Week 179 // Land of Giants

April 21st, 2014

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Answer to
Answer to
No one else

Compromise
Compromise
Nothing at all

Acquiesce
Acquiesce
Never again

Think about
Think about
What you done

Nothing, it’s nothing, it’s nothing
It’s everyone
Nothing, it’s nothing, it’s nothing
It’s everyone else

But your mind starts to go
‘Cause you’re thinking too fast
And maybe you’re wrong
Or maybe it’s, Maybe it’s, Maybe it’s
Everyone
Or maybe it’s, Maybe it’s, Maybe it’s
Everyone else

You’ve stumbled upon
This land of giants
And named yourself king

You’ve climbed to the top
Of the mightiest anthill
Declared yourself
You are their king

And the time starts to go
‘Cause you’re bleeding too fast
And you know something’s wrong
And you feel yourself
Feel yourself
Feel yourself fading
And thinking of
Dreaming of
Counting on everyone else

You’ve stumbled upon
This land of giants
And named yourself king

You’ve climbed to the top
Of the mightiest anthill
Declared yourself
You are their king

Notes
This week’s song is about the pitfalls of stubbornness. This is something that I know a lot about because I’ve been stubborn my whole life. The problem with stubbornness is that it is an isolating stance. You’ve got to budge for somebody, or after a while nobody is likely to budge for you. Reliance on friends and family has been a running thread on this site for a while, and particularly lately. This song insists that if you take the isolating stance you are doomed, and at the last minute you’ll know you’re wrong, which for a stubborn person is the worst imaginable fate. It is better to soften you’re position along the way and be right about the big stuff.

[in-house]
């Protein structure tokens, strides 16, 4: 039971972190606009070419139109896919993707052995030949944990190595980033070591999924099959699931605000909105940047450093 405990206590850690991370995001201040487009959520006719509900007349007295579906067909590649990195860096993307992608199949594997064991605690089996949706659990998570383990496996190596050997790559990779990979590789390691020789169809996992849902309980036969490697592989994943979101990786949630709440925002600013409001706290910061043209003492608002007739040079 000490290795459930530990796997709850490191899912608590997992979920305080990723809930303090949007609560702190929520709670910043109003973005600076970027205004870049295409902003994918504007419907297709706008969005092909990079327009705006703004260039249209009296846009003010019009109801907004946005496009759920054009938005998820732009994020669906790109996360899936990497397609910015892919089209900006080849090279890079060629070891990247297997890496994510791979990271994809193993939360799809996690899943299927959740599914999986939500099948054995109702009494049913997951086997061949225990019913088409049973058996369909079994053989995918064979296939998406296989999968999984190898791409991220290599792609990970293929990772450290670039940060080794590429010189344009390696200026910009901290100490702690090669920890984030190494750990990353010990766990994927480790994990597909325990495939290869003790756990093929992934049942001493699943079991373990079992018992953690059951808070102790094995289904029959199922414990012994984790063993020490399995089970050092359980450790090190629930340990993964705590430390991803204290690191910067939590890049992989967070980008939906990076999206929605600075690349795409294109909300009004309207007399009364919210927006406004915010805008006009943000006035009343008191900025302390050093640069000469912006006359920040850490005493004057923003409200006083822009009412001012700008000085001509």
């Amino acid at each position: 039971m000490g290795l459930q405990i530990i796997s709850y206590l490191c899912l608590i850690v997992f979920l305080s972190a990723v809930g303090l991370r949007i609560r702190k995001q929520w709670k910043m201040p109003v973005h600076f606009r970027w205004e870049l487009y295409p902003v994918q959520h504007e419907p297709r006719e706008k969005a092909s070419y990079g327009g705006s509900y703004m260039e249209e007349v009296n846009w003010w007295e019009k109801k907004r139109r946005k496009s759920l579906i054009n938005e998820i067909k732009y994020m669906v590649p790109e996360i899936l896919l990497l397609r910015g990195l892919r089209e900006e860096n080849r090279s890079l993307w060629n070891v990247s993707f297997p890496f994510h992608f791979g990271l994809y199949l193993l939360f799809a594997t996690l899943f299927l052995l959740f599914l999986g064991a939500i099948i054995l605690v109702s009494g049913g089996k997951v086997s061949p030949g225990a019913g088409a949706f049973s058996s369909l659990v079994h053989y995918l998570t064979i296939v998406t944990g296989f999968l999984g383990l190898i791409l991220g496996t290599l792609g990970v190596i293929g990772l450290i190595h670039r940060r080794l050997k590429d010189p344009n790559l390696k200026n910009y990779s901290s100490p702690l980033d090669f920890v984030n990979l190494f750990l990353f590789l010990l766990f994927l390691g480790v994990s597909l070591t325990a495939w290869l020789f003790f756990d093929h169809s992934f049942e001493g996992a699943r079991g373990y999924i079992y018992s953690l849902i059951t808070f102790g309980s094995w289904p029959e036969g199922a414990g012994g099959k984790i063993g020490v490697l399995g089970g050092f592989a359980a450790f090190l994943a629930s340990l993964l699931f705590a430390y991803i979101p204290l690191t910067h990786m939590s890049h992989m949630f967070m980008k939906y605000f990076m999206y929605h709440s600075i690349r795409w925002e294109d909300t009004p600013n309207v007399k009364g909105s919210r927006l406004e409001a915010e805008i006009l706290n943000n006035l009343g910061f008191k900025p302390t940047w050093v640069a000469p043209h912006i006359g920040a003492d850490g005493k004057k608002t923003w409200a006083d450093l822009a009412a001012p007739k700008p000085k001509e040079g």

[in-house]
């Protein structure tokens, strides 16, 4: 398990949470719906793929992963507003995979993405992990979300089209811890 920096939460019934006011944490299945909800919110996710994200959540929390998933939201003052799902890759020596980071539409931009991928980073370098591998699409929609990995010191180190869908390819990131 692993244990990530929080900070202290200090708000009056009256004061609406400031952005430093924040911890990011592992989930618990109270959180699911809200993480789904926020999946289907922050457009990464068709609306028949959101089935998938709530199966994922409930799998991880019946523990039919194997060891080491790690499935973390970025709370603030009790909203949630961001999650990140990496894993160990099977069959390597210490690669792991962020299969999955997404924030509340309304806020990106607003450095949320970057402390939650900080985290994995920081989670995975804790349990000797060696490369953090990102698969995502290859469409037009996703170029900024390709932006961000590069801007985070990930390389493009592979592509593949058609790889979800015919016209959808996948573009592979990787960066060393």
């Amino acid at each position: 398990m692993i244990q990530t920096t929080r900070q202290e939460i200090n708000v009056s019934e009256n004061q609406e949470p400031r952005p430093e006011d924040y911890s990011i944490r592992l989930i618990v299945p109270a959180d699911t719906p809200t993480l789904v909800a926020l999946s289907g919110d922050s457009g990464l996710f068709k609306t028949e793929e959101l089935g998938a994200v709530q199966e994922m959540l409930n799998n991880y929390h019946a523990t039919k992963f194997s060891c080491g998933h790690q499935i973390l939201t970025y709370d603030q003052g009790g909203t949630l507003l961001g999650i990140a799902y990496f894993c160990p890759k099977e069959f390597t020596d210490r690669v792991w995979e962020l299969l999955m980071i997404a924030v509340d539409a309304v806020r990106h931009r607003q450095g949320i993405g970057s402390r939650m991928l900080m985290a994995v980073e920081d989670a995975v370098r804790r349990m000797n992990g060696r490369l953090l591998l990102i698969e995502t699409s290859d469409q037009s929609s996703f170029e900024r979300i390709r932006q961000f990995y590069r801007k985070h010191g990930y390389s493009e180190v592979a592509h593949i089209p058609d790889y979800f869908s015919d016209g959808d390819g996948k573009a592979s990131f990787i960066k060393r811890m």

Here’s hoping your Monday doesn’t totally suck.
~M.E.

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Week 178 // I Think This Boat Is Sinking

April 14th, 2014

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I think this boat is sinking
Sailing away
You said it’s not a problem
Just relax

And you know my time is precious
Especially when I
Decide it’s fine to waste it
Goodness knows

And I’ve never been a nice guy
Especially when you
Were sure I was the nice guy
That ain’t me

You should have heard the things that
I’ve thought about you when
You thought you caught me smiling
How about that?

Notes